The potential of seagrasses to sequester blue carbon is gaining international attention as efforts to tackle the climate emergency become increasingly urgent. In 2016, the United Nations Paris Agreement entered into force, requiring the 189 countries that signed up to submit plans — referred to as nationally determined contributions — to tackle climate change. Of these 189 countries, 159 have seagrass on their shores. However, only ten countries included seagrass in their existing nationally determined contributions (NDCs). If contributions from seagrasses were included by all 159 countries, their impact could be significant.

What Are the Threats and Pressures Facing Seagrass Meadows?

At present, it is estimated that seagrass meadows are being lost globally at a rate of 1.5% per year — equating to approximately 2 football fields every hour. Following an assessment from the International Union for the Conservation of Nature (IUCN) Red List in 2011, it was found that nearly 25% of all seagrass species are threatened or near threatened. Both direct and indirect effects of human activities account for the largest losses of seagrass meadows. For example, anchors and propellers from boats can leave scars in the seagrass beds, which not only kills sections of the seagrass, but also fragments the habitat causing increased erosion around the edges. Seagrass meadows are also sensitive to reductions in light levels caused by sediment runoff from agriculture and land development. This sediment runoff often contains nutrients from fertilisers that cause algal blooms, which further blocks off light from the seagrass and reduces its growth. Despite their climate mitigation potential, seagrass meadows are also under great threat from climate change itself. A study published in the journal, Estuarine, Coastal and Shelf Science, has shown that as sea levels rise, it reduces the amount of light accessible to seagrasses. This reduction in light levels affects the photosynthetic capacity of the seagrasses, increasing their vulnerability to diseases and causing widespread loss of deeper seagrass meadows. Disease can lead to severe devastation of seagrass meadows as was seen in the 1930s when approximately 90% of all eel grass growing in North America was lost to a wasting disease.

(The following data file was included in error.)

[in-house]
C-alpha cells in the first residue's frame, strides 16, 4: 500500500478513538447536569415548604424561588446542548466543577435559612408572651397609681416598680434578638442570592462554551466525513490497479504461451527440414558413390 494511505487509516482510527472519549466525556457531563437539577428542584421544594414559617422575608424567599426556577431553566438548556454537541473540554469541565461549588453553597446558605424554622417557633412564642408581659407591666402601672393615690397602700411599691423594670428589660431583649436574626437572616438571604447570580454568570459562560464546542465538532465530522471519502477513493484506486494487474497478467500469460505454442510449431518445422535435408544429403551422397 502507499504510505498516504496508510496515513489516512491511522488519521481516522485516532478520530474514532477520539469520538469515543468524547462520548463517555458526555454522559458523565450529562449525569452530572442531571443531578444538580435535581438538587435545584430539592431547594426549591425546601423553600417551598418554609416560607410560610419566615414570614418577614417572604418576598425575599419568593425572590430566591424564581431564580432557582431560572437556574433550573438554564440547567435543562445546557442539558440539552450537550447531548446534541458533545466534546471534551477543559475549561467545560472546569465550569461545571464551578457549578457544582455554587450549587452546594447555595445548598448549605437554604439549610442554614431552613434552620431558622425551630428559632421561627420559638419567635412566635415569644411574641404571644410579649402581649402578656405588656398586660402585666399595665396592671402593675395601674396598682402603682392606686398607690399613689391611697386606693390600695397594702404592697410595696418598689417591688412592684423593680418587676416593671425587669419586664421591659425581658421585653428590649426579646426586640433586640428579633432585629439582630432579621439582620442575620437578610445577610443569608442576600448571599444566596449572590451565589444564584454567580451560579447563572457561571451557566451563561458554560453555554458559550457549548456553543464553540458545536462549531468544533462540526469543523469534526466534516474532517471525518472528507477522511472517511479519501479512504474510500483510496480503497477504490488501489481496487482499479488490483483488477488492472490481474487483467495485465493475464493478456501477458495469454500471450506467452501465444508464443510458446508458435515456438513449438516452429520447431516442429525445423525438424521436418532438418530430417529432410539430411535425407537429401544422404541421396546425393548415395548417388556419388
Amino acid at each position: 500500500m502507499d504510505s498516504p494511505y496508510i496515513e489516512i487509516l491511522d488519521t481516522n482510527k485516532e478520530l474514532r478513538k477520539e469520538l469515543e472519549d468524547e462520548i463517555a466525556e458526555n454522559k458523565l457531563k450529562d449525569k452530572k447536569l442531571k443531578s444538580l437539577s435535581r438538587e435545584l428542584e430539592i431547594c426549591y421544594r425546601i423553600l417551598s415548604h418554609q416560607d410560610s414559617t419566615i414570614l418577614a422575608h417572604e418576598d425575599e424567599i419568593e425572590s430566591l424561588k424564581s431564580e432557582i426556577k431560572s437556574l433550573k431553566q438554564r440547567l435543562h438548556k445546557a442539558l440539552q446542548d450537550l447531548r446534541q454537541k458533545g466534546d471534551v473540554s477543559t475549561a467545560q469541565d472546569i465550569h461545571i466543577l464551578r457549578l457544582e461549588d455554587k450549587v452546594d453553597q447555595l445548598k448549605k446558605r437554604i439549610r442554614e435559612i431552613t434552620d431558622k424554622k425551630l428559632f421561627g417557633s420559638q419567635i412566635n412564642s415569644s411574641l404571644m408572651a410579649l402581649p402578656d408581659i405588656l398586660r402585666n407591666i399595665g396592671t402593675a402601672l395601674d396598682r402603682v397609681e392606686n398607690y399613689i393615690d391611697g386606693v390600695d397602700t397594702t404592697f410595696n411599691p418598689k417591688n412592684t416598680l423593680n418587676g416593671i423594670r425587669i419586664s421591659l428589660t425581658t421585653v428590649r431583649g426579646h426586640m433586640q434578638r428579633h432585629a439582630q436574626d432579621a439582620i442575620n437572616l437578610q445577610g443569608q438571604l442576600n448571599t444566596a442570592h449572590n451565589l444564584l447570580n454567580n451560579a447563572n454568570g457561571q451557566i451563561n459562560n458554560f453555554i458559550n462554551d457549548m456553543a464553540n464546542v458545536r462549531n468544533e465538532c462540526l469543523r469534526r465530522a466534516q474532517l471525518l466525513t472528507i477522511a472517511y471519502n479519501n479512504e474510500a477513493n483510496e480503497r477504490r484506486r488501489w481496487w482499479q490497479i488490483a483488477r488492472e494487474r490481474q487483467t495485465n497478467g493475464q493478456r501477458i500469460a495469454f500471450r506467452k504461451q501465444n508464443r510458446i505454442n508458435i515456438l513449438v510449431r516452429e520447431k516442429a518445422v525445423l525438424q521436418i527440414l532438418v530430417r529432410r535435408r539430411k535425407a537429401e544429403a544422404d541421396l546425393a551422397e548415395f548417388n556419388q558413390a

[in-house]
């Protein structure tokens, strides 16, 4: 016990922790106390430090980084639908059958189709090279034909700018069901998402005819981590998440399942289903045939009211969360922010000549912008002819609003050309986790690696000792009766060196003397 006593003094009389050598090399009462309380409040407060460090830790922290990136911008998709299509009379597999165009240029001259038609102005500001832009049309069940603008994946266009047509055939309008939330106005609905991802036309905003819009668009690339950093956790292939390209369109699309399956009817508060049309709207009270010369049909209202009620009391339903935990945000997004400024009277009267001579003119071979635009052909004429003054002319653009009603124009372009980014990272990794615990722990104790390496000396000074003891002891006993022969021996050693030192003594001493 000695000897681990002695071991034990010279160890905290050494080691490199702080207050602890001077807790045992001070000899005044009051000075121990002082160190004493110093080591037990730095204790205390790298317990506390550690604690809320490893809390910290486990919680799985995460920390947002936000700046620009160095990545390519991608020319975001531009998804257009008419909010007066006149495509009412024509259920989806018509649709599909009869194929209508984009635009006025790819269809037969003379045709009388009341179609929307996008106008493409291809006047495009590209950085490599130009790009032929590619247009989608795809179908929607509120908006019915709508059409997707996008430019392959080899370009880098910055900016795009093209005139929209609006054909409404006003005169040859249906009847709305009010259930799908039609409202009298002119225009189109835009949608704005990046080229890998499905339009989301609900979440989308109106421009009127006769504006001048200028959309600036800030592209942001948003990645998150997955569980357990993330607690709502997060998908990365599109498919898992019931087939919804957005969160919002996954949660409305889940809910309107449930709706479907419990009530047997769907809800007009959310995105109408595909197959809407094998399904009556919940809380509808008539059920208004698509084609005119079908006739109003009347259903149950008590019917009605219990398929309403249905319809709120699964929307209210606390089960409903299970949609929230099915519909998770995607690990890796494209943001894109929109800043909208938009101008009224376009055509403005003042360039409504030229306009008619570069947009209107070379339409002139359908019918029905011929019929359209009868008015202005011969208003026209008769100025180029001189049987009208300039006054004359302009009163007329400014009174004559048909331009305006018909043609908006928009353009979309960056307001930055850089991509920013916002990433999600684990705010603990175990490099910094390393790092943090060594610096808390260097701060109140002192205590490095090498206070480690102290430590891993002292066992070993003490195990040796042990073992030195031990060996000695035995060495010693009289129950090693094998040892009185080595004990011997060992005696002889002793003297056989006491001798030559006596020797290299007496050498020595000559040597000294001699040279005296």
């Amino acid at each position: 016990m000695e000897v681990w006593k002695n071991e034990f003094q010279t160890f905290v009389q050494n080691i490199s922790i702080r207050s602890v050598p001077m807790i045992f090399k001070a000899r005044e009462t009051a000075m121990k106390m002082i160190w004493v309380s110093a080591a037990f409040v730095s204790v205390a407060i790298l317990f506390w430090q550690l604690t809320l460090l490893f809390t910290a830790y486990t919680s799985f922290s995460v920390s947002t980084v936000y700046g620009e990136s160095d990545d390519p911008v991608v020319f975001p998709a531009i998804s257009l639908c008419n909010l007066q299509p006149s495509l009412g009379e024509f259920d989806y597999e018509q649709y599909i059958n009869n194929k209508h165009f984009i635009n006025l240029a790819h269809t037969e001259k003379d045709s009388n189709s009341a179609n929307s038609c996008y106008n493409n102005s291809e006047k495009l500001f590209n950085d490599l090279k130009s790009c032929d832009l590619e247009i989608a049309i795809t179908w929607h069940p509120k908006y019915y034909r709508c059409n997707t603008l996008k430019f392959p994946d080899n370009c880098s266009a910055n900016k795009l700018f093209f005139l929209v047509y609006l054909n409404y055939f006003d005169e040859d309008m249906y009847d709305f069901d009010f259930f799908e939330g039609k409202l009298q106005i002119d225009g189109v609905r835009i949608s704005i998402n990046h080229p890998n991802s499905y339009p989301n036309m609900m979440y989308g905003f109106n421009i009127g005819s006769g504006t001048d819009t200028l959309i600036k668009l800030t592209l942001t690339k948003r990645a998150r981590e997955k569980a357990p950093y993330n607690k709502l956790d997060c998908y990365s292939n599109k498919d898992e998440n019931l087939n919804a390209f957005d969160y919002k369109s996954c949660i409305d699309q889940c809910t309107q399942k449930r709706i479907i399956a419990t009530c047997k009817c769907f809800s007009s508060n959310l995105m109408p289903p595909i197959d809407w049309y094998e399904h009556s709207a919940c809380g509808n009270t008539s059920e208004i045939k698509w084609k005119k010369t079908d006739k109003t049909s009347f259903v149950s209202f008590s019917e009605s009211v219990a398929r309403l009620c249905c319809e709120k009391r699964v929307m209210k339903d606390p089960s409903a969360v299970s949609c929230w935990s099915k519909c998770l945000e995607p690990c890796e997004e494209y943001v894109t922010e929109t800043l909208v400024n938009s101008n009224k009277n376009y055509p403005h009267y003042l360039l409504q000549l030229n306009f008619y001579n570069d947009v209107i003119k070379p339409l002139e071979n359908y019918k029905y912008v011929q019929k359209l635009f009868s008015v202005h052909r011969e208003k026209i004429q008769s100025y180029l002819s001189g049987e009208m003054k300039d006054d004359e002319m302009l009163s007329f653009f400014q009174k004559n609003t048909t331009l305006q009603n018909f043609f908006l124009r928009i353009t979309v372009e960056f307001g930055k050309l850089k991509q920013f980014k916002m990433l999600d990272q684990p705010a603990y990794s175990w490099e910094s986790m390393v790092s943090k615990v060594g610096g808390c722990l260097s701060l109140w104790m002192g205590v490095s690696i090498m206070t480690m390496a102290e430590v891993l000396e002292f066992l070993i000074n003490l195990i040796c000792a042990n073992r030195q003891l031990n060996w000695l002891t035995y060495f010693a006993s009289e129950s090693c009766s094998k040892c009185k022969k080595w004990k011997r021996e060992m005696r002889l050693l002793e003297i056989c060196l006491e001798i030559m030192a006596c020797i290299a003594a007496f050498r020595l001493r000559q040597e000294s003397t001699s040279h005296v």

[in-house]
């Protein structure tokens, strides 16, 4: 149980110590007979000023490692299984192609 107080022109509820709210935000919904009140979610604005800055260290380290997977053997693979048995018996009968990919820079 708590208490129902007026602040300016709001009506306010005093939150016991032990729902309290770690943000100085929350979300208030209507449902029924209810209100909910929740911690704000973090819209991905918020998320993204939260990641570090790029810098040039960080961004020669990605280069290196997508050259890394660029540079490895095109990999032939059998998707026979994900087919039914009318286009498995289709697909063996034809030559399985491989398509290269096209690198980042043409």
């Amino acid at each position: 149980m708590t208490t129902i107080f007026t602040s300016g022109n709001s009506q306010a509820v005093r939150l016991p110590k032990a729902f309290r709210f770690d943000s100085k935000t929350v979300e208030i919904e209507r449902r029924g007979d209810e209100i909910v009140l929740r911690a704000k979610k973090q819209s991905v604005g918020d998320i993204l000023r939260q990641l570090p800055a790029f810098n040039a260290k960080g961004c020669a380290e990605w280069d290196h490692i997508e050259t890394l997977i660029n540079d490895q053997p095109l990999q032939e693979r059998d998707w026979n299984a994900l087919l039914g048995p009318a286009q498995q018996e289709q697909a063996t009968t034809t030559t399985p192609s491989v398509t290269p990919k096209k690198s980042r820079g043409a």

What Does the Future Look Like for Seagrass?

Restoring seagrass meadows can offer some hope in combating their alarming rate of loss. However, seagrass restoration is difficult and expensive, and it has been found that in order to have a reasonable chance of success, this restoration must be huge in scale. The largest seagrass restoration project — Seagrass Ocean Rescue — is currently underway in the UK through a collaboration of scientists and conservationists at Sky Ocean Rescue, WWF, and Swansea University. Over the summer of 2019, one million seeds were collected from seagrass meadows around the UK and taken to laboratories at Swansea University, where they are currently being prepared for planting. The seeds will be put in hessian bags and planted across a 2 hectare area in Dale Bay, Pembrokeshire, which despite having suitable conditions for seagrass growth, has suffered widespread loss in recent history.

Should this project prove to be a success, it offers hope for future large-scale seagrass restoration projects. This coincides with the UN Decade on Ecosystem Restoration 2021–2030 which aims to draw together political support, scientific research, and financial muscle to scale up restoration of terrestrial, coastal, and marine systems on a global scale. It is evident that seagrasses offer great hope in the fight against climate change and the more we are able to understand these ecosystems, the better the chance we have of conserving, restoring, and maximising their future potential.

Ellie Wilding is a Geography MPhil student at Fitzwilliam College. Artwork by Eva Pillai.